German researchers at the Fraunhofer Institute for Environmental, Safety and Energy Technology UMSICHT in Oberhausen have developed self-healing elastomers that can repair themselves by stopping the growth of cracks. Latex from the Hevea Brasiliensis tree is used.
Hevea latex contains capsules filled with the protein hevein. If the bark of the tree is damaged, the latex escapes and the capsules break open to release hevein, which links the rubber particles in the latex to seal the wound. The scientists are now applying this principle to elastomers.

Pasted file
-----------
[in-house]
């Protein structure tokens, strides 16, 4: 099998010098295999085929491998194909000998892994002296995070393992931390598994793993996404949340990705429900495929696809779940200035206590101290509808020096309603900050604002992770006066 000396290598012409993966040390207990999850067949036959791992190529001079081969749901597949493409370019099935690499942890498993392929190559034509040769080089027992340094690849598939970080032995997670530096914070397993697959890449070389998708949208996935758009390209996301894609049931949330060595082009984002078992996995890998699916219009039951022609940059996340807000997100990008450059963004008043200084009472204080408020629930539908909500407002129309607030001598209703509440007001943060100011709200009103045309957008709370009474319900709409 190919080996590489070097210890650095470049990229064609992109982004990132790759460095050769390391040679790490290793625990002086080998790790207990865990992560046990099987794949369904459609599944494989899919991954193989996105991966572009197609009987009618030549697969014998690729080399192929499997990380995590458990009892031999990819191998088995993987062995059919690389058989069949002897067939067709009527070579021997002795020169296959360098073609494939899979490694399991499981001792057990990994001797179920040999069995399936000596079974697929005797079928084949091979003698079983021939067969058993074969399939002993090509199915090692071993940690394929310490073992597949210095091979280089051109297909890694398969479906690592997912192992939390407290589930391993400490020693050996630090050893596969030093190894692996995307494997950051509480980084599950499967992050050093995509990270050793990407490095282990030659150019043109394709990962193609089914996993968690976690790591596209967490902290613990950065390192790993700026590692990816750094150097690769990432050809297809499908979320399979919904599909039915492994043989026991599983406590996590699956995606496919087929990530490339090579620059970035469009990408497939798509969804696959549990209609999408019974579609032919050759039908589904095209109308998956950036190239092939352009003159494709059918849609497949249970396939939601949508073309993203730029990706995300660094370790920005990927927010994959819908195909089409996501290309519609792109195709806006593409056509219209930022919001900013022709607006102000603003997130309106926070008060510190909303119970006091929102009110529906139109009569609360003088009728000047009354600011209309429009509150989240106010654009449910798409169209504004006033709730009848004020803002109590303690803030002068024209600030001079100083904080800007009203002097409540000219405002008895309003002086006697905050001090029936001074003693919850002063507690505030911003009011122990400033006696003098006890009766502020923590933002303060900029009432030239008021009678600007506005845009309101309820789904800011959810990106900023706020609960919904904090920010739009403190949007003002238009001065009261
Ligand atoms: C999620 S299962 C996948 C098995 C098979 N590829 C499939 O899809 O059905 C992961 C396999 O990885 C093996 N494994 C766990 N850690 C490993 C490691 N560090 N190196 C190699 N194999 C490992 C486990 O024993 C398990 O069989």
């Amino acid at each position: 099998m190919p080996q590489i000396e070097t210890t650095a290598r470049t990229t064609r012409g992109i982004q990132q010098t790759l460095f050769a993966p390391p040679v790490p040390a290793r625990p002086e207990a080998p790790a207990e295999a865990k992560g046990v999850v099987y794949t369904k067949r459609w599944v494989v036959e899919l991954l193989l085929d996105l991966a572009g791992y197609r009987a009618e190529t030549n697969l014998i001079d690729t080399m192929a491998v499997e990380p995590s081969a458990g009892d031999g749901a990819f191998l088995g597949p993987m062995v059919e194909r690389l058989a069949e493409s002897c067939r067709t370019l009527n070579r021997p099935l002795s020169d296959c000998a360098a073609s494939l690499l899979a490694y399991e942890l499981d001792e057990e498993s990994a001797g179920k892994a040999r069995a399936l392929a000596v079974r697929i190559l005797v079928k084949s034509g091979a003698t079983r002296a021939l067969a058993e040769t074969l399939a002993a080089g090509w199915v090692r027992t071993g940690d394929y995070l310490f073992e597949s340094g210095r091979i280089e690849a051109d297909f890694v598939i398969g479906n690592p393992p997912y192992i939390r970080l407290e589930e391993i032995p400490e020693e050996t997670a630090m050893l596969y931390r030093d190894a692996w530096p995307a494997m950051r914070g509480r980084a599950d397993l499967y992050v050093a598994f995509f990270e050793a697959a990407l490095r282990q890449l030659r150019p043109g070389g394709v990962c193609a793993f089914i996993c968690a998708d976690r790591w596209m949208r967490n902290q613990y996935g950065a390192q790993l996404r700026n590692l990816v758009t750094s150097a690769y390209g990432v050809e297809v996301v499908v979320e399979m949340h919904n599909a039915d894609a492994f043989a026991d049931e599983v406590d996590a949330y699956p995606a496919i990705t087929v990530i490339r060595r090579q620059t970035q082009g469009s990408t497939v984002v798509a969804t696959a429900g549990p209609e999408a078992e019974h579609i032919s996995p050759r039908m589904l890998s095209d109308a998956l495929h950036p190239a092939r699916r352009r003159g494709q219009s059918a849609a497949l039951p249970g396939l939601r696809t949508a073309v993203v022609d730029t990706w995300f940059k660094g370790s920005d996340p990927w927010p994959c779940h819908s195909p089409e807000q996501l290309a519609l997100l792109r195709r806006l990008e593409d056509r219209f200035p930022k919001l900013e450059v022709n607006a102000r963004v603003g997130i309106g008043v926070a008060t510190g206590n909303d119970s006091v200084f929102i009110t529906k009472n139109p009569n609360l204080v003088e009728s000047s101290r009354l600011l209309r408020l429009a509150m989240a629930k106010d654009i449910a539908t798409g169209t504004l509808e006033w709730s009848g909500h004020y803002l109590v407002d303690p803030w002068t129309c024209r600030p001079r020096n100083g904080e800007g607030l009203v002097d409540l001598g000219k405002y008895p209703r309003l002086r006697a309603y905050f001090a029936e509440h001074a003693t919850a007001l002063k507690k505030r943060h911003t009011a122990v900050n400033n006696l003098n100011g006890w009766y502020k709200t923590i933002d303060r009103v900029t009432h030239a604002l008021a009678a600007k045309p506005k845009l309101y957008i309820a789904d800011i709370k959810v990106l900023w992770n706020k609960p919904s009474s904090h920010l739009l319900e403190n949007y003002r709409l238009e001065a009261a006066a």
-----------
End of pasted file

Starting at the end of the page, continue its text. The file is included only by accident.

The researchers loaded microcapsules with a one-component adhesive (polyisobutylene) and put it in elastomers made of synthetic caoutchouc to stimulate a self-healing process in plastics. If pressure is put on the capsules, they break open and separate this viscous material. Then this mixes with the polymer chains of the elastomers and closes the cracks.
A number of tests on a variety of synthetic caoutchoucs indicated self-healing properties. The restored tension expansion was 40% after a healing period of 24 hours.
Even better results were achieved by supplying elastomers with ions. Here, the caoutchouc tree also acted as the model. Hevein proteins ions link up to close cracks as if the material is damaged particles with opposite charges look for a new bonding partner to which it adheres.
Research into self-healing polymers is being conducted at Iowa State University in the US.